Burgess v. Lamoille Housing Partnership

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Justia Opinion Summary

Plaintiff Matthew Burgess appealed decisions of the superior court’s civil division which dismissed certain defendants and granting summary judgment to another defendant with respect to plaintiff’s claim that he was entitled to either a tax collector’s deed conveying him property he redeemed from foreclosure or damages compensating him for not being conveyed the deed. Plaintiff’s parents, John and Virginia Burgess, mortgaged property located in defendant Town of Morristown through defendant Lamoille Housing Partnership, Inc. (LHP), a nonprofit corporation that assisted people in finding affordable housing. The Burgesses purchased the property through LHP’s Home Land Program, by which ownership of the underlying land was severed from ownership of the house in which the Burgesses resided. Under the arrangement, a warranty deed from the U.S. Department of Agriculture Rural Development conveyed the land and improvements to the Burgesses, who granted a mortgage deed to the USDA Rural Development encumbering both the land and improvements. The Burgesses then conveyed the land to LHP, retaining only the title to the improvements. LHP and the Burgesses then entered into a ground lease granting the Burgesses a leasehold interest in the land for a ninety-nine-year term subject to certain terms and conditions, including that the Burgesses pay the property taxes on the entire property. The Burgesses later disputed their obligation to pay property taxes, which ultimately resulted in their son attempting to redeem the property through foreclosure. The Supreme Court affirmed the superior court: "a simple review of the governing statutes reveals that redemption of property sold at a tax sale does not entitle the redeeming party to a collector’s deed."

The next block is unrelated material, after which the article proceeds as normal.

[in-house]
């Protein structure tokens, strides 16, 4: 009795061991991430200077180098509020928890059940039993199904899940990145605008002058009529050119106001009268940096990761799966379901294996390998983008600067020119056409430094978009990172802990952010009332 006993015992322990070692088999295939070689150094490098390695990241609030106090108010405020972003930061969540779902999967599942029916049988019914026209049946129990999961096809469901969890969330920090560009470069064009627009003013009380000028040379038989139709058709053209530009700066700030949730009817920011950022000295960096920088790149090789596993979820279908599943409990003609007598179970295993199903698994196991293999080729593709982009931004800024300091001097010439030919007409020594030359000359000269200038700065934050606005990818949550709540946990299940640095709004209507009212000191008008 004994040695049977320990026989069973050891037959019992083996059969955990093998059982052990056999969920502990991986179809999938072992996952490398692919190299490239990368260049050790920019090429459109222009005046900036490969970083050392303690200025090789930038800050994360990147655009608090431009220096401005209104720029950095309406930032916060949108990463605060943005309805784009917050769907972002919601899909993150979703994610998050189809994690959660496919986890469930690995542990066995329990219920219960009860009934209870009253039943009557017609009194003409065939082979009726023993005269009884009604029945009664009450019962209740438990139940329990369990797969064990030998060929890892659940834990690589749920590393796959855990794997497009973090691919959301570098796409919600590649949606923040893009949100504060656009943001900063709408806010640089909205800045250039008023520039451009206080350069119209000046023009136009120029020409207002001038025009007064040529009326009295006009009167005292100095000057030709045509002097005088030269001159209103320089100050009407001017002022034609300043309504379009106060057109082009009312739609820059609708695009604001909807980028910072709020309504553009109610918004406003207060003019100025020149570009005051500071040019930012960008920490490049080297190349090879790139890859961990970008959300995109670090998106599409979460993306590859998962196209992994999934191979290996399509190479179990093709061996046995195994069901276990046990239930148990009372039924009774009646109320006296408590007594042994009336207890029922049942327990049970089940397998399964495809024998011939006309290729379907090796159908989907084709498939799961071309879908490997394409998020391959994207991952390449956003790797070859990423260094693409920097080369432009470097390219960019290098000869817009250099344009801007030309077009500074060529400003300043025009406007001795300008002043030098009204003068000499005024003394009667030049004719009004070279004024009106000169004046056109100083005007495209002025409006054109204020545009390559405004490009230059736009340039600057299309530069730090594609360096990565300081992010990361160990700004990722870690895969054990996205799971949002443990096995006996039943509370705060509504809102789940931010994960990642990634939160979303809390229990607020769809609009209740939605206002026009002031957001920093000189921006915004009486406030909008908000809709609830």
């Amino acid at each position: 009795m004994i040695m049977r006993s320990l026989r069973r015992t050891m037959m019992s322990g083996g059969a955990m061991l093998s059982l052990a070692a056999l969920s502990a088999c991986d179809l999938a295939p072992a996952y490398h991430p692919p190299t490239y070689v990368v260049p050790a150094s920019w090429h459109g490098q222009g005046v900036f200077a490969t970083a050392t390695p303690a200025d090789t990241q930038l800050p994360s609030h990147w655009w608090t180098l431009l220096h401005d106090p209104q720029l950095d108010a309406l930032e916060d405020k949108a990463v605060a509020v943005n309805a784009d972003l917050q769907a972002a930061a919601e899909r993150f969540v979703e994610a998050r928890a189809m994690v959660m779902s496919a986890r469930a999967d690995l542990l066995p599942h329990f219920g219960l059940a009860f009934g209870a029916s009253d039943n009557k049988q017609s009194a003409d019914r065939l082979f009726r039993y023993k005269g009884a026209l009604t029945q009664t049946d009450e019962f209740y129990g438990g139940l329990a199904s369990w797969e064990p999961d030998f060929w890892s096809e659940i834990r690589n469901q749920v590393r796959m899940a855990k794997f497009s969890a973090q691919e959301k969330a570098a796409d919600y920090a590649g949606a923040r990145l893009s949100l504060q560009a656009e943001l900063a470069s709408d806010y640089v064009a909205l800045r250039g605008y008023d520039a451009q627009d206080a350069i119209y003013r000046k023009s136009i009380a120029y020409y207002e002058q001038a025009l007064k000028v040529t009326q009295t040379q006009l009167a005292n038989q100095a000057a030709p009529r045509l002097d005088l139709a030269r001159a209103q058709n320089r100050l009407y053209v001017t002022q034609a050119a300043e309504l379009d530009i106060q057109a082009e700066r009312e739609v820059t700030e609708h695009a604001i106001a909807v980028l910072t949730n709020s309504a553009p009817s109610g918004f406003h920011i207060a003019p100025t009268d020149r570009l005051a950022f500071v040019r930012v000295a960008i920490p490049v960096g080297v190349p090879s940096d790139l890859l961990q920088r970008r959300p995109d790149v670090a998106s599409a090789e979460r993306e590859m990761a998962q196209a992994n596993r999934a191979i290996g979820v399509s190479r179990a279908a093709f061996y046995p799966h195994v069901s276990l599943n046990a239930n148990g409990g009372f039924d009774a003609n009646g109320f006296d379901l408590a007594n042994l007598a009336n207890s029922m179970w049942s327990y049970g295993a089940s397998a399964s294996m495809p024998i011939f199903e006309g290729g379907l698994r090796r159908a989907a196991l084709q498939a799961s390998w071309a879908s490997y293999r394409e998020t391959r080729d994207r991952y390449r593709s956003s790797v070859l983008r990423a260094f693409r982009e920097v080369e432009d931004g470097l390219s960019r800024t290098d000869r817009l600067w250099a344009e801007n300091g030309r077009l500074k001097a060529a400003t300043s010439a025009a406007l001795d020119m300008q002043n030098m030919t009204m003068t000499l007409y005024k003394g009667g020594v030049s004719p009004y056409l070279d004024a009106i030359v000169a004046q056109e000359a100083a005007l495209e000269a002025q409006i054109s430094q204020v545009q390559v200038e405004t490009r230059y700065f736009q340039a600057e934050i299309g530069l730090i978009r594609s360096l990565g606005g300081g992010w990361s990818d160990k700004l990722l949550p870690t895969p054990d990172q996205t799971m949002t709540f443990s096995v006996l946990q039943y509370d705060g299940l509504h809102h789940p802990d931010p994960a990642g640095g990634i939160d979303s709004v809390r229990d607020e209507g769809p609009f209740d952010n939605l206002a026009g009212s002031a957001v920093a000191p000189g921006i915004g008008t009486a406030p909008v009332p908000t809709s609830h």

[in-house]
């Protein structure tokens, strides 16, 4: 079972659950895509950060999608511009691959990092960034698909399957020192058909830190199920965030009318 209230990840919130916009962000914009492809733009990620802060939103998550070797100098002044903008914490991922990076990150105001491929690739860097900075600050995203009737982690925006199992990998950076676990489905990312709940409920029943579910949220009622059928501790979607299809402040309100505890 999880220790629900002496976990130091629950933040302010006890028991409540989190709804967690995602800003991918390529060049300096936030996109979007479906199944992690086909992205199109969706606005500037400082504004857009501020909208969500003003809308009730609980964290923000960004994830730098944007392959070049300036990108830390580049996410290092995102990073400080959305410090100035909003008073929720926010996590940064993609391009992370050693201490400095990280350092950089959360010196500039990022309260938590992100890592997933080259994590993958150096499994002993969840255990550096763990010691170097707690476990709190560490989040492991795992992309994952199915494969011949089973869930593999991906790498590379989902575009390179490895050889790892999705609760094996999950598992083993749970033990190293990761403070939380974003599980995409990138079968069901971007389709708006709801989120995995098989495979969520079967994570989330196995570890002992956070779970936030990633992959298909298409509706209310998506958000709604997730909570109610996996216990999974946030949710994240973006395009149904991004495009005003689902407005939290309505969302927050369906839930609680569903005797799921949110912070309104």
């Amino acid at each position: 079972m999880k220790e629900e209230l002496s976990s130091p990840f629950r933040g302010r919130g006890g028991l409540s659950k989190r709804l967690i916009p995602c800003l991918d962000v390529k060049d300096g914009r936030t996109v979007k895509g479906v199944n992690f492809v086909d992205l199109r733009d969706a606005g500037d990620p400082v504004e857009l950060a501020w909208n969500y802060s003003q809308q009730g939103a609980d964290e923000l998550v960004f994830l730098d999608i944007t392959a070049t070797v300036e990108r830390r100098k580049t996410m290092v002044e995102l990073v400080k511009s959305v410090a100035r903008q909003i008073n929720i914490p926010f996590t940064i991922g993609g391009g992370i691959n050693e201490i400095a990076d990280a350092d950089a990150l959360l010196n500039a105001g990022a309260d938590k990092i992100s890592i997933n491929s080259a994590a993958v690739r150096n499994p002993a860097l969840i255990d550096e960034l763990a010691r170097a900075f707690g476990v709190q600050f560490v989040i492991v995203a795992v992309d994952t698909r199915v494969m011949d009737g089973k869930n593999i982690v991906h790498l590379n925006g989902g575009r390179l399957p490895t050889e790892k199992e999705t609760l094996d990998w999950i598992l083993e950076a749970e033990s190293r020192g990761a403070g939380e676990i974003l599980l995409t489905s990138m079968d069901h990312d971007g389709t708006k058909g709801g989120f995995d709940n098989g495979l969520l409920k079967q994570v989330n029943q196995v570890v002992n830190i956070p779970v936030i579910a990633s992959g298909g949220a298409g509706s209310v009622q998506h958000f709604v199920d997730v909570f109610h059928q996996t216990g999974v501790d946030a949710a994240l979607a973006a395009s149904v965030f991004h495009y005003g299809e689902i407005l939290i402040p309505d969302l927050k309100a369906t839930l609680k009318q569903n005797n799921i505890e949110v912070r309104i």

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NOTICE: This opinion is subject to motions for reargument under V.R.A.P. 40 as well as formal revision before publication in the Vermont Reports. Readers are requested to notify the Reporter of Decisions by email at: JUD.Reporter@vermont.gov or by mail at: Vermont Supreme Court, 109 State Street, Montpelier, Vermont 05609-0801, of any errors in order that corrections may be made before this opinion goes to press. 2016 VT 31 No. 2015-221 Matthew Burgess Supreme Court On Appeal from Superior Court, Lamoille Unit, Civil Division v. Lamoille Housing Partnership, Town of Morristown, Mary Ann Wilson as Collector of Taxes and Sharon Green, Esq. October Term, 2015 Timothy B. Tomasi, J. (motion to dismiss); Dennis R. Pearson, J. (final judgment) Matthew A. Burgess, Pro Se, Morristown, Plaintiff-Appellant. Graham Hayes Govoni of Black & Govoni, PLLC., Morrisville, for Defendant-Appellee Lamoille Housing Partnership, Inc. James R. Dean Mahoney of Polow Polow & Mahoney, PLLC, Hyde Park, for Defendants-Appellees Town of Morristown and Wilson. Thomas M. Higgins of Pierson Wadhams Quinn Yates & Coffrin, LLP, Burlington, for Defendant-Appellee Green. PRESENT: Reiber, C.J., Dooley, Skoglund, Robinson and Eaton, JJ. ¶ 1. REIBER, C.J. Plaintiff Matthew Burgess appeals decisions of the superior court’s civil division dismissing certain defendants and granting summary judgment to another defendant with respect to plaintiff’s claim that he is entitled to either a tax collector’s deed conveying him property he redeemed from foreclosure or damages compensating him for not being conveyed the deed. We affirm. ¶ 2. In September 2001, plaintiff’s parents, John and Virginia Burgess, mortgaged property located in defendant Town of Morristown through defendant Lamoille Housing Partnership, Inc. (LHP), a nonprofit corporation that assists people in finding affordable housing. The Burgesses purchased the property through LHP’s Home Land Program, by which ownership of the underlying land was severed from ownership of the house in which the Burgesses resided. Under the arrangement, a warranty deed from the U.S. Department of Agriculture Rural Development conveyed the land and improvements to the Burgesses, who granted a mortgage deed to the USDA Rural Development encumbering both the land and improvements. The Burgesses then conveyed the land to LHP, retaining only the title to the improvements. LHP and the Burgesses then entered into a ground lease granting the Burgesses a leasehold interest in the land for a ninety-nine-year term subject to certain terms and conditions, including that the Burgesses pay the property taxes on the entire property. ¶ 3. The Burgesses later disputed their obligation to pay property taxes and, in August 2009, filed a declaratory judgment action against the Town and LHP, claiming that their residential home should be exempt from real estate taxes and that the taxes they had paid entitled them to an ownership interest in the land itself, thereby extinguishing LHP’s rights. A threejustice panel of this Court upheld the trial court’s determinations that the Burgesses lacked standing to challenge the Town’s taxation of the property and that their payment of taxes on the land, pursuant to their agreement with LHP, did not give them an ownership interest in the land. See Burgess v. Lamoille Housing Project, No. 2010-396, 2011 WL 4975238, at *3-4 (Vt. April 21, 2011) (unpub. mem.), http://www.vermontjudiciary.org/LC/unpublishedeo.aspx. ¶ 4. When that litigation concluded, the Burgesses’ property taxes were delinquent. In 2012, the Morristown town clerk, defendant Mary Ann Wilson, in her role as delinquent tax collector, hired defendant Attorney Sharon Green to conduct a tax sale of certain properties, 2 including the Burgess property. On February 2, 2012, the tax sale was conducted by Attorney Green acting as counsel for the Town. Plaintiff, acting in his own right rather than as an agent for his parents, made a bid at the tax sale, but his bid was not the highest. The property was purchased by Winston Jennison Investments, LLC, for $2500, subject to its possible redemption. LHP, the record owner, apparently did not attend or participate in the tax sale. Two weeks after the tax sale, plaintiff tendered a check for $1373 to Attorney Green. Plaintiff’s letter accompanying the check stated that the check was being “tendered in reliance on your representations that said enclosed amount is full and final satisfaction for redemption of subject property located at 352 Jersey Heights, in Morristown, Vermont.” After the check was delivered, the town clerk’s office issued plaintiff a certificate of redemption stating that the amount required to redeem the property owned by LHP was paid on February 21, 2012. The certificate was then recorded in the Town land records. As the result of the redemption, the Burgesses continued to reside at their home pursuant to their lease with LHP. ¶ 5. In December 2013, plaintiff filed a complaint against the Town and the town clerk (municipal defendants), LHP, and Attorney Green, listing as counts declaratory judgment and equitable relief, negligent misrepresentation, breach of contract, and promissory estoppel. The complaint alleged that on February 21, 2012, Attorney Green, in her capacity as attorney and agent for the municipal defendants, told plaintiff that if he submitted to her $1373 he would acquire a right to receive a tax collector’s deed to the subject parcel one year and a day after the date of the tax sale. It further stated that in reliance upon Attorney Green’s representation, plaintiff issued Attorney Green a check for that amount, and that she gave him a certificate of redemption, but declined to have the Town deliver to him a tax collector’s deed one year and a day after the tax sale, as promised. The complaint asked the court to enter a declaratory judgment that he is entitled either to a tax collector’s deed conveying the subject property to him 3 or damages in an amount equal to the value of the subject property, which he indicated was $50,000. ¶ 6. On April 24, 2014, the superior court: (1) denied plaintiff’s request for injunctive or declaratory relief against the municipal defendants because they were not legally authorized under Vermont law to transfer the property to him; (2) dismissed LHP as a party because plaintiff had failed to state any legally cognizable claim against it; (3) denied the municipal defendants’ motion to dismiss on immunity grounds, concluding that although the municipal defendants were entitled to immunity based on plaintiff’s allegations, plaintiff should be allowed limited discovery on the issue of whether the Town had purchased insurance that covered his claims and thus waived its immunity pursuant to 29 V.S.A. § 1403; (4) denied Attorney Green’s motion to dismiss based on her claim of qualified immunity; and (5) granted Attorney Green’s motion to dismiss plaintiff’s breach-of-contract and promissory-estoppel counts, but denied her motion to dismiss plaintiff’s negligent-misrepresentation count. ¶ 7. On February 6, 2015, the superior court, with a different judge presiding, granted the municipal defendants’ renewed motion to dismiss based on its determination that the Town had not waived its municipal immunity and that plaintiff failed to state any specific facts in his complaint that would make the town clerk personally and independently liable on any recognized legal theory. On May 20, 2015, the superior court denied defendant’s motion to reconsider the dismissal of LHP as a defendant and granted Attorney Green’s motion for summary judgment on plaintiff’s negligent representation claim, ruling that Attorney Green’s legal duty was to the Town and not plaintiff, and that plaintiff’s reliance upon Attorney Green’s alleged misrepresentation was not reasonable. That same day, the superior court entered a final judgment in favor of all of the defendants. 4 ¶ 8. On appeal, plaintiff argues that the superior court erred by granting LHP’s and the municipal defendants’ motions to dismiss and by granting Attorney Green’s motion for summary judgment. Plaintiff first argues that the court should have kept LHP in the case pursuant to the equitable doctrine of unjust enrichment. According to plaintiff, LHP was unjustly enriched by retaining title to the subject property after he redeemed the property. He states that the superior court should have kept LHP in the case until a factfinder determined whether his complaint was proven so that the property could be held in a constructive trust for his benefit. ¶ 9. We agree with LHP that plaintiff failed to raise any equitable claim of unjust enrichment in his complaint and thus has not preserved this claim of error for appeal. See Bull v. Pinkham Eng’g Assocs., 170 Vt. 450, 459, 752 A.2d 26, 33 (2000) (“Contentions not raised or fairly presented to the trial court are not preserved for appeal.”). ¶ 10. Plaintiff points out that in denying his motion to reconsider the dismissal of LHP, the superior court addressed plaintiff’s claim of unjust enrichment, stating that LHP did not unfairly receive any benefit that it should be forced to give up or pay compensation for, but rather was simply restored to the position it always had—continued ownership of the underlying parcel of land. To the extent that the superior court’s statement in its ruling on plaintiff’s motion for reconsideration preserved this claim of error by plaintiff, we agree with the superior court’s assessment. The fact that LHP may have benefitted from plaintiff’s decision to redeem the property—even assuming that plaintiff redeemed the property because Attorney Green informed him that he could obtain a tax collector’s deed by doing so—does not suggest that LHP was unjustly enriched. See Legault v. Legault, 142 Vt. 525, 529, 459 A.2d 980, 983 (1983) (stating that, in determining whether to impose constructive trust based on equitable doctrine of unjust enrichment, “the true question” is not whether party has received benefit, but rather whether party can retain benefit with “a safe conscience” (quotation omitted)); see also Brookside 5 Memorials, Inc. v. Barre City, 167 Vt. 558, 560, 702 A.2d 47, 50 (1997) (mem.) (“In determining whether a quasi-contract should be implied under an equitable theory of unjust enrichment, the inquiry is whether, in light of the totality of the circumstances, equity and good conscience demand that defendant return that which the plaintiff seeks to recover.”). As we conclude below, plaintiff was not entitled to any declaratory or injunctive relief from the municipal defendants. Accordingly, there is no possible relief impacting LHP’s retention of title to the land. ¶ 11. Next, plaintiff challenges the superior court’s decision to dismiss the municipal defendants. He argues that towns are not immune from declaratory or injunctive relief and both the Town and the town clerk are necessary parties to his action seeking a declaration that he should be issued a tax collector’s deed for the subject property. We find no merit to these arguments. As the superior court concluded, plaintiff has no right to the injunctive and declaratory relief he seeks against the municipal defendants—issuing him a tax collector’s deed to the subject property—because neither the Town nor the town clerk are legally authorized under Vermont law to transfer the property to him. Following the tax sale of real property, the owner or mortgager of the property, or his or her representative or assigns, has a year and a day to redeem the property, 32 V.S.A. § 5260, during which period the purchaser at the tax sale has only a contingent interest in the property. It is only when a property is not redeemed within the statutory period that a tax collector “shall execute to the purchaser a deed, which shall convey to him or her a title against the person for whose tax it was sold and those claiming under him or her.” 32 V.S.A. § 5261. On the other hand, if the property is timely redeemed, it is restored to the original owner free and clear of any claims of the person who “purchased” it at the tax sale. Redemption extinguishes the contingent interest of the tax sale purchaser—nothing more. 32 V.S.A. § 5260 (providing that when property is redeemed following tax sale, “a deed of the land 6 shall not be made to the purchaser”). In short, even accepting as true that Attorney Green made the statements alleged in plaintiff’s complaint, no legal or equitable theory would permit the superior court to declare plaintiff the owner of the subject property or order transfer of the property to him. ¶ 12. Plaintiff also sought monetary damages against the municipal defendants in the alternative.1 In its April 24, 2014 decision, the superior court concluded that the municipal defendants were immune from plaintiff’s lawsuit for their actions related to the tax sale of the subject property, unless the Town had waived its immunity under 29 V.S.A. § 1403, which provides that a municipality waives its immunity to the extent of coverage available under a policy of liability insurance that it has purchased. See Graham v. Town of Duxbury, 173 Vt. 498, 499, 787 A.2d 1229, 1232 (2001) (mem.) (stating that municipal immunity shields municipalities “from tort liability in cases where the municipality fulfills a governmental rather than a proprietary function”). In that April 24 decision, the superior court permitted plaintiff limited discovery solely on the issue of whether the Town had purchased insurance that provided coverage against his claims. ¶ 13. More than nine months later, in its February 6, 2015 decision, the superior court treated defendants’ motion to dismiss as a motion for summary judgment and concluded that the Town had not waived its immunity because: (1) on the record before it, the Town’s insurance policy did not specifically cover plaintiff’s claims; and (2) no waiver resulted simply from the Town purchasing general liability insurance from the Vermont League of Cities and Towns (VLCT) pursuant to subchapter Chapter 121, Subchapter 6, of Title 24 concerning intermunicipal 1 We note that, although plaintiff sought $50,000 in damages representing his assessment of the value of the subject property, the maximum liability that could be imposed based on his negligent misrepresentation claim is his pecuniary loss, which appears to be $1372.43. See Restatement (Second) of Torts § 552B (1977) (stating that damages for negligent misrepresentation are limited to pecuniary loss caused by misrepresentation, including consequential damages, but do not include damages for benefit of contract). 7 insurance agreements. See 24 V.S.A. § 4946 (stating that participation in intermunicipal insurance agreement under statutory scheme shall not “constitute a waiver of sovereign immunity under 29 V.S.A. § 1403”). The Town submitted an affidavit stating that it had received a December 20, 2013 letter from VLCT advising that the Town was not specifically insured for the claims asserted by plaintiff. The court stated that the letter and the underlying policy had been provided to plaintiff in late January 2014, but plaintiff had not requested any further discovery on the subject. The court rejected plaintiff’s bare assertion that there was a genuine issue of material fact as to whether the Town’s insurance covered his claims, ruling that, as it stands, the record establishes that the Town’s insurance policy does not cover plaintiff’s claims. See White v. Quechee Lakes Landowners’ Ass’n, 170 Vt. 25, 28, 742 A.2d 734, 736 (1999) (stating that party opposing summary judgment may not rest upon “mere allegations,” but must set forth specific facts showing that there is genuine issue for trial). ¶ 14. Plaintiff does not challenge the superior court’s reasoning, but rather argues that Towns are not immune from declaratory or injunctive relief and that the municipal defendants are necessary parties under 12 V.S.A. § 4721, which provides that “[w]hen declaratory relief is sought, all persons shall be made parties who have or claim any interest which would be affected by the declaration.” Towns may not be generally immune from declaratory or injunctive relief, but as the superior court concluded, the Town had no authority to provide the declaratory and injunctive relief plaintiff sought in his complaint. Nor does § 4721 help plaintiff’s cause. This statute does not apply because, as discussed above, the superior court had already properly dismissed plaintiffs’ claims for declaratory and injunctive relief when it dismissed the municipal defendants from the case. In short, declaratory relief was not available to plaintiff, and thus § 4721 is inapplicable. In any event, the Town’s liability hinges on that of Attorney Green, and we agree with the superior court that she has no liability to plaintiff. 8 ¶ 15. We now turn to plaintiff’s negligent misrepresentation claim against Attorney Green. In its May 20, 2015 decision, the superior court granted summary judgment to Attorney Green on this claim, ruling, as a matter of law, that Attorney Green owed no duty to plaintiff and that plaintiff could not justifiably rely upon her alleged misrepresentation. The court labeled plaintiff’s claim a professional negligence claim, which, according to the court, required plaintiff to establish privity between Attorney Green and himself, unless he could show that the Town intended that he was to directly benefit from her employment and therefore could reasonably rely upon her professional representations. The court concluded that it was undisputed that Attorney Green was hired solely to act on behalf of the Town, with no intent to benefit plaintiff, and thus no duty was owed and plaintiff’s reliance upon her alleged misrepresentation was not reasonable. ¶ 16. On appeal, plaintiff argues that there are disputed material facts that preclude summary judgment on this claim, principally that Attorney Green made the alleged statement and that he justifiably relied upon it. He also argues that considerations of equity compel denial of Attorney Green’s motion for summary judgment because LHP retained title to the subject property without defending its title interest even though he redeemed the property based on Attorney Green’s statement that he would be issued a tax collector’s deed if he did so. In addition, he argues that the court erred by granting summary judgment to Attorney Green—after a previous judge had declined to dismiss the negligent misrepresentation count—by mischaracterizing his claim as a professional negligence claim and by considering the affidavit of Attorney Green’s expert in the context of the summary judgment motion. Attorney Green responds by arguing that: (1) she owed no duty of care to plaintiff; (2) plaintiff could not have reasonably relied upon the alleged misrepresentation; (3) plaintiff failed to disclose an expert to support his claim; (4) she is protected by qualified immunity; and (5) the undisputed facts do not support a claim of negligent misrepresentation. 9 ¶ 17. In reviewing a decision granting summary judgment, this Court applies the same standard as that applied by the trial court—the decision will be upheld if, viewing the evidence most favorably to the nonmoving party, there are no genuine disputed issues of material fact and the prevailing party is entitled to judgment as a matter of law. Glassford v. Dufresne & Assocs., 2015 VT 77, ¶ 10, ___ Vt. ___, 124 A.3d 822. “Summary judgment is mandated . . . where, after an adequate time for discovery, a party fails to make a showing sufficient to establish the existence of an element essential to [the party’s] case and on which [the party] has the burden of proof at trial.” Poplaski v. Lamphere, 152 Vt. 251, 254-55, 565 A.2d 1326, 1329 (1989) (quotation omitted). Although the party opposing summary judgment is given the benefit of all reasonable doubts and inferences in determining whether there are disputed genuine issues of material fact, the moving party may not “rely on bare allegations alone to meet the burden of demonstrating a disputed issue of fact.” Webb v. Leclair, 2007 VT 65, ¶ 14, 182 Vt. 559, 933 A.2d 177 (mem.). ¶ 18. As an initial matter, we agree with the superior court that a previous decision by another judge denying Attorney Green’s motion to dismiss did not preclude the court from granting Attorney Green’s motion for summary judgment. In denying Attorney Green’s motion to dismiss in its April 24, 2014 decision, the superior court held that, with respect to her claimed qualified immunity, there were factual disputes as to whether Attorney Green was acting within the scope of her employment and in good faith,2 and that plaintiff’s assertions of negligent misrepresentation were sufficient to avoid dismissal on the pleadings under Vermont law. More 2 In its May 20, 2015 decision, the superior court did not consider the issue of qualified immunity, perhaps because, assuming Attorney Green made the alleged misrepresentation, her good faith would be in doubt. See Murray v. White, 155 Vt. 621, 630, 587 A.2d 975, 980 (1991) (stating that good faith depends “on the objective reasonableness of an official’s conduct, as measured by reference to clearly established law” (quoting Harlow v. Fitzgerald, 457 U.S. 800, 818 (1982))). 10 than a year later, a different presiding superior court judge granted Attorney Green’s motion for summary judgment. ¶ 19. As the superior court pointed out in rejecting plaintiff’s argument that the earlier ruling was the “law of the case” and could not be disturbed, the standards for dismissing a case on the pleadings and granting summary judgment are distinct. See Mello v. Cohen, 168 Vt. 639, 641, 724 A.2d 471, 474 (1998) (mem.) (explaining different standards for reviewing motions to dismiss as opposed to motions for summary judgment, and stating that “[e]ven though a plaintiff’s allegations present a cognizable claim sufficient to withstand a motion to dismiss, the same allegations may well prove insufficient to withstand a motion for summary judgment”); see also Huntley v. Young, 462 S.E.2d 860, 861 (S.C. 1995) (per curiam) (“The denial of a Rule 12(b)(6) motion does not establish the law of the case nor does it preclude a party from raising the issue at a later point or points in the case. Since the order denying the Rule 12(b)(6) motion does not finally decide any issue, it is not directly appealable.”). Indeed, even if the previous judge had denied an earlier motion for summary judgment based on the same information, we have explicitly held that a second judge may grant a motion for summary judgment or judgment on the pleadings after denial of a similar motion by another judge. Morrisseau v. Fayette, 164 Vt. 358, 363, 670 A.2d 820, 823-24 (1995) (explaining that judges should not be required to perpetuate error or take more roundabout way to arrive at necessary judgment); see also Converse v. Town of Charleston, 158 Vt. 166, 169, 605 A.2d 535, 537 (1992) (stating that “law of the case” doctrine did not preclude trial judge from directing verdict for town at trial even though pretrial judge denied town’s motion summary judgment on same issue). ¶ 20. Plaintiff also contends that the superior court erred by transforming his negligent misrepresentation claim into a professional malpractice claim. We need not address this contention because we agree with the superior court that, apart from the issue of whether 11 Attorney Green owed a duty to plaintiff, plaintiff cannot prevail on his negligent misrepresentation claim because, under the circumstances of this case, he cannot show that he justifiably relied upon the statements he alleges that Attorney Green made. ¶ 21. With respect to the common law tort of negligent misrepresentation, we have adopted the Restatement (Second) of Tort § 552(1) (1977), which provides as follows: One who, in the course of his [or her] business, profession or employment, or in any other transaction in which he [or she] has a pecuniary interest, supplies false information for the guidance of others in their business transactions, is subject to liability for pecuniary loss caused to them by their justifiable reliance upon the information, if he [or she] fails to exercise reasonable care or competence in obtaining or communicating the information. Here, the superior court concluded in the alternative that, under the circumstances of this case, it was not reasonable as a matter of law for plaintiff, who was attempting to take commercial advantage of the opportunities allowed by the statutory tax sale procedures, to rely on statements by the taxing authority’s attorney, particularly given plaintiff’s acknowledgement that he was familiar with the tax sale redemption process. See Sain v. Cedar Rapids Cnty. Sch. Dist., 626 N.W.2d 115, 125 (Iowa 2001) (noting that tort of negligent representation “is generally thought to only apply to business transactions”).3 3 Related to questions of duty and reliance is the requirement in § 552(1) that the defendant have a pecuniary interest with respect to the information given. “If [the defendant] has no pecuniary interest and the information is given purely gratuitously, [the defendant] is under no duty to exercise reasonable care and competence in giving it.” Restatement (Second) of Torts § 552(1) cmt. c. Giving the information “in the course of the defendant’s business, profession or employment is a sufficient indication that [the defendant] has a pecuniary interest in it, even though [the defendant] receives no consideration for it,” but is not “conclusive.” Id. cmt. d. If the information is supplied purely gratuitously, the recipient of the information is not justified in relying upon it. Id. Here, plaintiff did not dispute the facts, as stated by Attorney Green in her affidavit and by the Town in its statement of undisputed facts, that the town clerk hired Attorney Green to conduct a tax sale of certain properties, including the subject property, and that she was compensated immediately after the tax sale by receiving fifteen percent of the delinquent tax, consistent with 32 V.S.A. § 5258 (allowing tax collector maximum of fifteen percent of uncollected tax for expenses actually and reasonably incurred by tax collector for legal assistance in preparation for and conduct of tax sale authorized by town selectboard). Attorney Green did 12 ¶ 22. We agree. Justifiable reliance is determined under an objective standard; we have upheld a jury instruction stating that “[p]laintiffs may justifiably rely upon a representation when the representation is not obviously false and the truth of the representation is not within the knowledge of, or known by plaintiffs.” See McGee v. Vermont Fed. Bank, 169 Vt. 529, 531, 726 A.2d 42, 44-45 (1999) (mem.) (quotation omitted) (emphasis in original). In McGee, we held that the plaintiff homebuyers failed to state a cause of action for negligent representation against the defendant bank because they did not indicate in their pleadings that they were unable to verify information provided by the bank concerning the status of home insurance coverage or that they could not have obtained that information directly from the sellers or the insurance company. Id. at 531, 726 A.2d at 45. ¶ 23. Here, plaintiff does not dispute the superior court’s finding that he “asserted that he was familiar with the tax sale redemption process, and thus was in a position to know, or at least ascertain the falsity of any representation made to him by Attorney Green.” Nor does plaintiff dispute Attorney Green’s statements, which were based on plaintiff’s resume and deposition testimony, that plaintiff “has a college degree in legal assisting and has worked as a paralegal for ten years” and “educated himself as to the tax sale and redemption process by reading the relevant statutes and case law” during a seven-year period when he worked as the credit manager for a gas company. As indicated above, the governing statutes plainly delineate what redemption entails—extinguishment of the tax sale purchaser’s contingent interest in the subject property—and the circumstances under which a tax collector’s deed can issue—when the subject property is not redeemed. Thus, a simple review of the governing statutes reveals that redemption of property sold at a tax sale does not entitle the redeeming party to a collector’s deed. Indeed, the alleged statement attributed to Attorney Green makes no sense because it not receive any further compensation in connection with the tax sale of the subject property or her contact with plaintiff. 13 would allow any person to obtain title to a property following a tax sale simply by paying the back taxes plus interest and fees, thereby depriving delinquent taxpayers of their statutory right to receive any overpayments and winning bidders of their contingent interest in the property. Under these circumstances, plaintiff cannot demonstrate justifiable reliance on the alleged statement made by Attorney Green. Cf. Restatement (Second) of Torts § 552A (“The recipient of a negligent misrepresentation is barred from recovery for pecuniary loss suffered in reliance upon it if he is negligent in so relying.”). Affirmed. FOR THE COURT: Chief Justice 14